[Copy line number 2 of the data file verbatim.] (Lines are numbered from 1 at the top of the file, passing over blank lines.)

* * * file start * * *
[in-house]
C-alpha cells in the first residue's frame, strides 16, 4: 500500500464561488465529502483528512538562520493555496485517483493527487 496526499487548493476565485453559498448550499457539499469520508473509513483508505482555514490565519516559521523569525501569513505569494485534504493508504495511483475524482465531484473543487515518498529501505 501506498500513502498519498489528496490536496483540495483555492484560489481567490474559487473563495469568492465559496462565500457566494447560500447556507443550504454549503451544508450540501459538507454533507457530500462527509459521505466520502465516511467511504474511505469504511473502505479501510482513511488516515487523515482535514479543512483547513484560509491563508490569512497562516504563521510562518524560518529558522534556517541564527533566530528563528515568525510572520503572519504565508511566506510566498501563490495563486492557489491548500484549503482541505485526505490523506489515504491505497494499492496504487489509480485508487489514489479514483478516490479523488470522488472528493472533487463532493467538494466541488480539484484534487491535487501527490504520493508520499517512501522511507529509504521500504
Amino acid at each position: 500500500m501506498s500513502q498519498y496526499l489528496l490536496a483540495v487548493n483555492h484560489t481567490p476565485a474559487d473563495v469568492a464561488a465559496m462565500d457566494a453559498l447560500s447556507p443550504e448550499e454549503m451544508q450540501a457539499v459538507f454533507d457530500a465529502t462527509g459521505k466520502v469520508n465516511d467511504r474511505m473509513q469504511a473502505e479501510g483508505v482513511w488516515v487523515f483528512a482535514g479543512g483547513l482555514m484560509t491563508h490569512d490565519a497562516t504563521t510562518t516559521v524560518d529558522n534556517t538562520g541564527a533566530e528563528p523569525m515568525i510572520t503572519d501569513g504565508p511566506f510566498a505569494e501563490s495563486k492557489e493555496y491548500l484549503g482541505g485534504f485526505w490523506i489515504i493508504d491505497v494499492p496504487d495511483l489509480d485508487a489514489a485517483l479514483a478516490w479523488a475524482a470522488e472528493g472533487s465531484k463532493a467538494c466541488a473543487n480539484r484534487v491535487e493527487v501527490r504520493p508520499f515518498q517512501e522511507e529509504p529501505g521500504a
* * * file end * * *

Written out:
C-alpha cells in the first residue's frame, strides 16, 4: 500500500464561488465529502483528512538562520493555496485517483493527487 496526499487548493476565485453559498448550499457539499469520508473509513483508505482555514490565519516559521523569525501569513505569494485534504493508504495511483475524482465531484473543487515518498529501505 501506498500513502498519498489528496490536496483540495483555492484560489481567490474559487473563495469568492465559496462565500457566494447560500447556507443550504454549503451544508450540501459538507454533507457530500462527509459521505466520502465516511467511504474511505469504511473502505479501510482513511488516515487523515482535514479543512483547513484560509491563508490569512497562516504563521510562518524560518529558522534556517541564527533566530528563528515568525510572520503572519504565508511566506510566498501563490495563486492557489491548500484549503482541505485526505490523506489515504491505497494499492496504487489509480485508487489514489479514483478516490479523488470522488472528493472533487463532493467538494466541488480539484484534487491535487501527490504520493508520499517512501522511507529509504521500504